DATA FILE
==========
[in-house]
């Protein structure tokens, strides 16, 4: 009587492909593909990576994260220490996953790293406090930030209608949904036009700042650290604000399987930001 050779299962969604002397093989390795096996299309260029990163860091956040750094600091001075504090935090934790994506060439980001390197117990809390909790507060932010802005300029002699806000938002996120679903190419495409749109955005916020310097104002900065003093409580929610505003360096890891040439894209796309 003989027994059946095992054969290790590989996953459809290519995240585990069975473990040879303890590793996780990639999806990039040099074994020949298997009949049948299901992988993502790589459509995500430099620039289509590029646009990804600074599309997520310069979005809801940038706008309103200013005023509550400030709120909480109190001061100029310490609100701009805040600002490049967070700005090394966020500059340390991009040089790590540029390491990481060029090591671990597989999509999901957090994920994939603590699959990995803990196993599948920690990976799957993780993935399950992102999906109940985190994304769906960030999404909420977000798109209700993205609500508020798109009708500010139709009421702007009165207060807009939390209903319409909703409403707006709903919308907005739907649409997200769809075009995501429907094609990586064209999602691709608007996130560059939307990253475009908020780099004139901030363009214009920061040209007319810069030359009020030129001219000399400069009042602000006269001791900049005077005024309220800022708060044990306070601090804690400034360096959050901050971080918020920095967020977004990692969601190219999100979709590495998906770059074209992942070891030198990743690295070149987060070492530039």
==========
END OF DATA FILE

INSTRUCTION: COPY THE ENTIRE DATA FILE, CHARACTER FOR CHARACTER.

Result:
[in-house]
């Protein structure tokens, strides 16, 4: 009587492909593909990576994260220490996953790293406090930030209608949904036009700042650290604000399987930001 050779299962969604002397093989390795096996299309260029990163860091956040750094600091001075504090935090934790994506060439980001390197117990809390909790507060932010802005300029002699806000938002996120679903190419495409749109955005916020310097104002900065003093409580929610505003360096890891040439894209796309 003989027994059946095992054969290790590989996953459809290519995240585990069975473990040879303890590793996780990639999806990039040099074994020949298997009949049948299901992988993502790589459509995500430099620039289509590029646009990804600074599309997520310069979005809801940038706008309103200013005023509550400030709120909480109190001061100029310490609100701009805040600002490049967070700005090394966020500059340390991009040089790590540029390491990481060029090591671990597989999509999901957090994920994939603590699959990995803990196993599948920690990976799957993780993935399950992102999906109940985190994304769906960030999404909420977000798109209700993205609500508020798109009708500010139709009421702007009165207060807009939390209903319409909703409403707006709903919308907005739907649409997200769809075009995501429907094609990586064209999602691709608007996130560059939307990253475009908020780099004139901030363009214009920061040209007319810069030359009020030129001219000399400069009042602000006269001791900049005077005024309220800022708060044990306070601090804690400034360096959050901050971080918020920095967020977004990692969601190219999100979709590495998906770059074209992942070891030198990743690295070149987060070492530039």